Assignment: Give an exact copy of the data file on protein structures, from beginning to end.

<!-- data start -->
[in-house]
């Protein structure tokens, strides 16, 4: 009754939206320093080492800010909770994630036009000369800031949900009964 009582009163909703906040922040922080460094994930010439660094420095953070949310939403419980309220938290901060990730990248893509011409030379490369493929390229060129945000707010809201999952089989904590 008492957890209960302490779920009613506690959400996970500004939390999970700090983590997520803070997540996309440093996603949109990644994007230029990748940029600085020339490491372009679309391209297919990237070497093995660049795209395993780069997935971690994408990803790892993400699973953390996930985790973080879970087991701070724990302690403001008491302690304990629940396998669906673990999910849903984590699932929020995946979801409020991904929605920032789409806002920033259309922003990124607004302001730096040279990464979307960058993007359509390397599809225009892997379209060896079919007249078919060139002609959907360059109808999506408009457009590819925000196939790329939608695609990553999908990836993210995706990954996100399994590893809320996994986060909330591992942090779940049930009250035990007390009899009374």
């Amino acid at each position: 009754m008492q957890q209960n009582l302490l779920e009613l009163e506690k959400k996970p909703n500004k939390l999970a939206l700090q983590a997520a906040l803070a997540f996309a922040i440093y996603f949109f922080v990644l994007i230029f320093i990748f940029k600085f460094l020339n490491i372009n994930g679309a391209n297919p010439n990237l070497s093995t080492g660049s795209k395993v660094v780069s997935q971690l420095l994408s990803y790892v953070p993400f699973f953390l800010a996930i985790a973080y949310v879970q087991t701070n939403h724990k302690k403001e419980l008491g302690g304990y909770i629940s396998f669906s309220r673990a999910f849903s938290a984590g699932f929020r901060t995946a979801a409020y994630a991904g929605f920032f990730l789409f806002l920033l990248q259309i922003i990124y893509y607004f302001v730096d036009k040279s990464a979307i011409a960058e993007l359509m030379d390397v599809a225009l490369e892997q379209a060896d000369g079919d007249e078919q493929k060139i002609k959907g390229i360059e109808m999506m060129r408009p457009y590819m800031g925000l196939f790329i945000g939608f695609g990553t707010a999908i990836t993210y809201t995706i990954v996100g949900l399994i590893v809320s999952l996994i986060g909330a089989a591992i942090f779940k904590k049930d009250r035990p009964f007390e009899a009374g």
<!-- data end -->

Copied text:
[in-house]
């Protein structure tokens, strides 16, 4: 009754939206320093080492800010909770994630036009000369800031949900009964 009582009163909703906040922040922080460094994930010439660094420095953070949310939403419980309220938290901060990730990248893509011409030379490369493929390229060129945000707010809201999952089989904590 008492957890209960302490779920009613506690959400996970500004939390999970700090983590997520803070997540996309440093996603949109990644994007230029990748940029600085020339490491372009679309391209297919990237070497093995660049795209395993780069997935971690994408990803790892993400699973953390996930985790973080879970087991701070724990302690403001008491302690304990629940396998669906673990999910849903984590699932929020995946979801409020991904929605920032789409806002920033259309922003990124607004302001730096040279990464979307960058993007359509390397599809225009892997379209060896079919007249078919060139002609959907360059109808999506408009457009590819925000196939790329939608695609990553999908990836993210995706990954996100399994590893809320996994986060909330591992942090779940049930009250035990007390009899009374």
């Amino acid at each position: 009754m008492q957890q209960n009582l302490l779920e009613l009163e506690k959400k996970p909703n500004k939390l999970a939206l700090q983590a997520a906040l803070a997540f996309a922040i440093y996603f949109f922080v990644l994007i230029f320093i990748f940029k600085f460094l020339n490491i372009n994930g679309a391209n297919p010439n990237l070497s093995t080492g660049s795209k395993v660094v780069s997935q971690l420095l994408s990803y790892v953070p993400f699973f953390l800010a996930i985790a973080y949310v879970q087991t701070n939403h724990k302690k403001e419980l008491g302690g304990y909770i629940s396998f669906s309220r673990a999910f849903s938290a984590g699932f929020r901060t995946a979801a409020y994630a991904g929605f920032f990730l789409f806002l920033l990248q259309i922003i990124y893509y607004f302001v730096d036009k040279s990464a979307i011409a960058e993007l359509m030379d390397v599809a225009l490369e892997q379209a060896d000369g079919d007249e078919q493929k060139i002609k959907g390229i360059e109808m999506m060129r408009p457009y590819m800031g925000l196939f790329i945000g939608f695609g990553t707010a999908i990836t993210y809201t995706i990954v996100g949900l399994i590893v809320s999952l996994i986060g909330a089989a591992i942090f779940k904590k049930d009250r035990p009964f007390e009899a009374g």